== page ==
Inequality: Men still earn more than women after an MBA

Male MBA graduates are still better off financially than women. According to figures compiled by the Forté Foundation, men earn 28 per cent more than women despite having the same qualification. The gender pay gap that existed before widened even further after the MBA degree.


The online survey amongst 900 male and female MBA alumni is not encouraging for women. Females generally earned less than men in their last pre-MBA job already but then the pay gap does not improve post MBA.  On average, women earn three per cent less than their male counterparts pre-MBA, and then the gap widens to ten per cent for their first post-MBA position, and 28 per cent for their current compensation, adjusted for years of experience.  The research data still showed a positive return on investment from the MBA with a 63 per cent salary bump for women and 76 per cent for men from the last pre-MBA job to the first post-MBA role.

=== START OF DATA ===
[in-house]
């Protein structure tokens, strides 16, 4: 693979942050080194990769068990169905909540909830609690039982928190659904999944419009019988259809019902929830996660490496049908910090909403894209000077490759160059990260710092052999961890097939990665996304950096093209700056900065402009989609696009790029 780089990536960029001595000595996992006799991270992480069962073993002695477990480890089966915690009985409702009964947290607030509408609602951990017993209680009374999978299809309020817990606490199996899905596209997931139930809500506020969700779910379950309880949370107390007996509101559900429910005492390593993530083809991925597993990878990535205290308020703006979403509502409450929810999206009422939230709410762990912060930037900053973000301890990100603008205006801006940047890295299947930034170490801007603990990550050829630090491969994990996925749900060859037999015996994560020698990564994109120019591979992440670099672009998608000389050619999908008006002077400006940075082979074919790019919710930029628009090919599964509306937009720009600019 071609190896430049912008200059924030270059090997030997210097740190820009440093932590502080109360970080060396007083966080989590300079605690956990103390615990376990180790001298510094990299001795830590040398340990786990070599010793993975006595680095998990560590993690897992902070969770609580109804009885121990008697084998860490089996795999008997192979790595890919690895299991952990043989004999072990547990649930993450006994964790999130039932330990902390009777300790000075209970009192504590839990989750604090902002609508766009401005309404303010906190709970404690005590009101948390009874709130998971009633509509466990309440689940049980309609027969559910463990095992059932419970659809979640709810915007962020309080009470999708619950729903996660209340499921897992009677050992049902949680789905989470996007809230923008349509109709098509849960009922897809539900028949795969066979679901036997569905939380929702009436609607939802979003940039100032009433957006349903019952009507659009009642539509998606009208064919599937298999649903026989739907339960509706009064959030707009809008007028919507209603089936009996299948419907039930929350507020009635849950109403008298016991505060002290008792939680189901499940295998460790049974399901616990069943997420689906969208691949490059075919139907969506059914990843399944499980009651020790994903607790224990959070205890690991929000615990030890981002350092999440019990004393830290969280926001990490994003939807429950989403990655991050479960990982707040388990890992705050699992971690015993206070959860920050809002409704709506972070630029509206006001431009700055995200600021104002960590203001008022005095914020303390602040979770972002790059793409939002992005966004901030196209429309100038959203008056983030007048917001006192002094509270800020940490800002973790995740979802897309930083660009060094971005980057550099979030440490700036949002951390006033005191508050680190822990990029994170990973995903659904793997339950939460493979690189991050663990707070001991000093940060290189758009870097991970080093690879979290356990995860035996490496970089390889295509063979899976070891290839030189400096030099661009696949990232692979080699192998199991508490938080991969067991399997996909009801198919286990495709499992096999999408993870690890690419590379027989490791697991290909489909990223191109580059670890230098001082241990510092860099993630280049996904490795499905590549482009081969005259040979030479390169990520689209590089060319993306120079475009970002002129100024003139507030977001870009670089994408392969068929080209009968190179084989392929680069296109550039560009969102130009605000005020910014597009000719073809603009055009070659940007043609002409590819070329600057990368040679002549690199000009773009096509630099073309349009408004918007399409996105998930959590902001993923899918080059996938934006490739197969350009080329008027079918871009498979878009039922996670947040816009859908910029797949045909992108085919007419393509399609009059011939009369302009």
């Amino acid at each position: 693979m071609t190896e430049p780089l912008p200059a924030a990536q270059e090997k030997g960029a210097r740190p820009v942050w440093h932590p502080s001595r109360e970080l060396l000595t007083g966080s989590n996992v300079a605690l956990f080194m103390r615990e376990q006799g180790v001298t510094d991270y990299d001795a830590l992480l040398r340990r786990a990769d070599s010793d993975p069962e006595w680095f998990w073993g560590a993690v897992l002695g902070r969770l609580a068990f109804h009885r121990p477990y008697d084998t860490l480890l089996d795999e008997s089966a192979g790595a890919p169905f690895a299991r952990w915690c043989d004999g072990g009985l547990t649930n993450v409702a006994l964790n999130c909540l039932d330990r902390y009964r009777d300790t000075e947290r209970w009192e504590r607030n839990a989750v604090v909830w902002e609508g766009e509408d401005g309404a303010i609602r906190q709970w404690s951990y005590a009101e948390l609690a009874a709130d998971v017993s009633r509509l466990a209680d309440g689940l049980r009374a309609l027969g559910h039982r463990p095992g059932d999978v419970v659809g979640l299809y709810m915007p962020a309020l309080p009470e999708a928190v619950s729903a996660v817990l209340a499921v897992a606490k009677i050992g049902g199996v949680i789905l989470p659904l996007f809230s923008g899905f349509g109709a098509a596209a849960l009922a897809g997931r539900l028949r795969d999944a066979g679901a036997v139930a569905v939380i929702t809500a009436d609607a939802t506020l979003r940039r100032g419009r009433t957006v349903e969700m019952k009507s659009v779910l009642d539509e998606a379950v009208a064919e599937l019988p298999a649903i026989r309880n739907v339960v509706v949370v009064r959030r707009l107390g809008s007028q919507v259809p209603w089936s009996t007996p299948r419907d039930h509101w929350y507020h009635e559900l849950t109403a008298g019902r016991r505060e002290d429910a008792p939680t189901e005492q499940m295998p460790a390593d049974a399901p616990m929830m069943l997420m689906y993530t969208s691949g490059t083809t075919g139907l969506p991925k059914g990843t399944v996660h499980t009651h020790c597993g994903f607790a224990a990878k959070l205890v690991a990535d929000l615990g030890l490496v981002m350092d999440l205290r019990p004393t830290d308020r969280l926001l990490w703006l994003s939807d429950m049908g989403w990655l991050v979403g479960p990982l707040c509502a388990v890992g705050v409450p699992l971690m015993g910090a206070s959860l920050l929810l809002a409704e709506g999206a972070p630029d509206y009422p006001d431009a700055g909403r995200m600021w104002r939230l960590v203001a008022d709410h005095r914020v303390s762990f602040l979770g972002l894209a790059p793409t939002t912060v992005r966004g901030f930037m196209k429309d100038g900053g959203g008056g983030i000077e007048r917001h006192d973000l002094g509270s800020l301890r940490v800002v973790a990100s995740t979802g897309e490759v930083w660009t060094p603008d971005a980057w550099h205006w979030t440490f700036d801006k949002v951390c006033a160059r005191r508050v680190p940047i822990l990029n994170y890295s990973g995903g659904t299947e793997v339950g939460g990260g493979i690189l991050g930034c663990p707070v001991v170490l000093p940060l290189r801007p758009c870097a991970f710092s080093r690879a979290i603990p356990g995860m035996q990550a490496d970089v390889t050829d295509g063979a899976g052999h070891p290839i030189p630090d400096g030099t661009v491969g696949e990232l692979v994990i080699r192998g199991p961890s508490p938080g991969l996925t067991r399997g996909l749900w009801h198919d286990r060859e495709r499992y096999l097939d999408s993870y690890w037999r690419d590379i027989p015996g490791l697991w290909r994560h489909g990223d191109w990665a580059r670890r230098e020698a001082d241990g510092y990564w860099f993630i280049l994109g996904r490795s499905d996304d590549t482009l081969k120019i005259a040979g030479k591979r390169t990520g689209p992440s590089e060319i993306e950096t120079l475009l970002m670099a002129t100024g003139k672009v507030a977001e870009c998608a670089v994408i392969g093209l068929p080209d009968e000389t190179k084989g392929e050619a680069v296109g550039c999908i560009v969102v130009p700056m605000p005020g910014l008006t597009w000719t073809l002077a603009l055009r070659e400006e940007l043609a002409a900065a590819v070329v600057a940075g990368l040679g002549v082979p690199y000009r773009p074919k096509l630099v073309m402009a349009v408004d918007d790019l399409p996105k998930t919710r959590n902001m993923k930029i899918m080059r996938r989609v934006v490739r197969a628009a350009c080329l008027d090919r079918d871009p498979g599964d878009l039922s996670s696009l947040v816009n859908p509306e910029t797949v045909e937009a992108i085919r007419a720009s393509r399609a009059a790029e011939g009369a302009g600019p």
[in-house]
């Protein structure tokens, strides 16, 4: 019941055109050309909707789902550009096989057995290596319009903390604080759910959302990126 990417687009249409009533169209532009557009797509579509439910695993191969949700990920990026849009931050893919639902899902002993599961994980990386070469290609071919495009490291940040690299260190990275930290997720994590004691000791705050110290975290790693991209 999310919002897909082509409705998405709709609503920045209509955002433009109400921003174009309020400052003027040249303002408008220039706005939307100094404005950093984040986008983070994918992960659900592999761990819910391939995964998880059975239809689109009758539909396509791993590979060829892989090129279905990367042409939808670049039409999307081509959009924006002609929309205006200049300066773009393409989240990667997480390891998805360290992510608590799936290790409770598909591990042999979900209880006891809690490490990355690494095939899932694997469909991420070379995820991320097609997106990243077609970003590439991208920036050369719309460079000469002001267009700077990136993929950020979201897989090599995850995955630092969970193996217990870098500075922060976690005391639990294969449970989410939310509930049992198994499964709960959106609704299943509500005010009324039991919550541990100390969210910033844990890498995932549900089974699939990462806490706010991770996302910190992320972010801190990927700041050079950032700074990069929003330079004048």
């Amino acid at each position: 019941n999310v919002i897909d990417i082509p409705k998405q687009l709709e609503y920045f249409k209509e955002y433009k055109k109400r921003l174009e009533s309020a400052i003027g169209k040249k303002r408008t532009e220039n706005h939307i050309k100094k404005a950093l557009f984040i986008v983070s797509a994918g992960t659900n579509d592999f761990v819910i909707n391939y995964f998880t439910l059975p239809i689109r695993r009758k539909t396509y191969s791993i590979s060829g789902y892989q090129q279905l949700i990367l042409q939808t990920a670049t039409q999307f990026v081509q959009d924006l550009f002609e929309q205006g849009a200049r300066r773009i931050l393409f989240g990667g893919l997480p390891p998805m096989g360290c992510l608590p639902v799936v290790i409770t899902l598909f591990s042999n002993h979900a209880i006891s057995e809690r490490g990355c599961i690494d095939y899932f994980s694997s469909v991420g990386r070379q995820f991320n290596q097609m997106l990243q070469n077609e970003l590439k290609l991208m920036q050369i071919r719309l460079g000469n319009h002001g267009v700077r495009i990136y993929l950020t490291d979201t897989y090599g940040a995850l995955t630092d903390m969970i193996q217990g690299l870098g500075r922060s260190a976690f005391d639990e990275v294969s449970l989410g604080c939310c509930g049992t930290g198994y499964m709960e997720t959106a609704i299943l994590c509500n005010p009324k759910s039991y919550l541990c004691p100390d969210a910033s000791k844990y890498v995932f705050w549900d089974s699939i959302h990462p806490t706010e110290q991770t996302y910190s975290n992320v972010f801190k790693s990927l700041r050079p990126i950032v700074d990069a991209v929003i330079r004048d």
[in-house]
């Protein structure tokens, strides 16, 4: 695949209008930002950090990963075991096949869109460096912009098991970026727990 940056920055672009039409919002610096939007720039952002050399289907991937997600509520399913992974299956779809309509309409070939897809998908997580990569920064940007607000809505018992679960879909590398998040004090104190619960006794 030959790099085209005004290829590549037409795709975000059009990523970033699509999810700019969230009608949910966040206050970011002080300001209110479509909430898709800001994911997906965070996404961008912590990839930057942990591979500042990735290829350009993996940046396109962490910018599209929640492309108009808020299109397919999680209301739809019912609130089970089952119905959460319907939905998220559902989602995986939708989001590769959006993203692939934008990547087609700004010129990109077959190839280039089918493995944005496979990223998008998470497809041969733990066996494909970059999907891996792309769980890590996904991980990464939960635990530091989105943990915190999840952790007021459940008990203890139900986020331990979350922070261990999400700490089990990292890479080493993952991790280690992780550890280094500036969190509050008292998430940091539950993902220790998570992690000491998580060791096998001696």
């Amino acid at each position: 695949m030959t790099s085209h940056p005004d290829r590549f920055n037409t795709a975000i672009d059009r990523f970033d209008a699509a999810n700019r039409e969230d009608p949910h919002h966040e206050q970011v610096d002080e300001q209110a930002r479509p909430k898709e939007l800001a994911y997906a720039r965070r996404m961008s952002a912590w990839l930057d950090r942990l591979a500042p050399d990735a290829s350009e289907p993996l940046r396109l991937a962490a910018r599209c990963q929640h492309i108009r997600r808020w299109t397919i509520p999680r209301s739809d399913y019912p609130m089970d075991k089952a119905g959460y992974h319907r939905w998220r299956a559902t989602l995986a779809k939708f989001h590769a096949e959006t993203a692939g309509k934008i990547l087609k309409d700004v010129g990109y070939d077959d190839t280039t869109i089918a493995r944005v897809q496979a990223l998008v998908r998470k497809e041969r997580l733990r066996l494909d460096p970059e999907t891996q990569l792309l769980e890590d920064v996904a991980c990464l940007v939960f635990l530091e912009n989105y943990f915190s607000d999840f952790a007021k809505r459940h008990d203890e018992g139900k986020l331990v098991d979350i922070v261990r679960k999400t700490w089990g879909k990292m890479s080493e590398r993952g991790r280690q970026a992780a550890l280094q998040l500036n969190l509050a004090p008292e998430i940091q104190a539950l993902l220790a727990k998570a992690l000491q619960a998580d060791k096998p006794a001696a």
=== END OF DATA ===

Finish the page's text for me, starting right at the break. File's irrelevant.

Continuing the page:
In general the survey concluded that women with an MBA don’t advance to the same level as men, have fewer direct reports, and less job satisfaction. Around 40 per cent of respondents, primarily women, said they’ve experienced a gender pay gap.

“It’s encouraging to see an MBA provides greater economic mobility for women and minorities and narrows the pay gap for minorities in their first job post MBA,” said Elissa Sangster, CEO Forté Foundation, “but the whopping gender pay gap and income disparity for women and minorities needs to be addressed, and soon.”

“While some salary disparity can be explained by the job functions women choose, there is likely unconscious bias and other factors at play,” Sangster added. "When we asked women MBAs how they intend to address the gender pay gap they’ve experienced, it’s more common for them to leave the company rather than speak about it with their manager, human resources or company leadership. This is a wake-up call – companies need to take proactive steps to lessen the pay gap, or risk losing highly skilled women employees."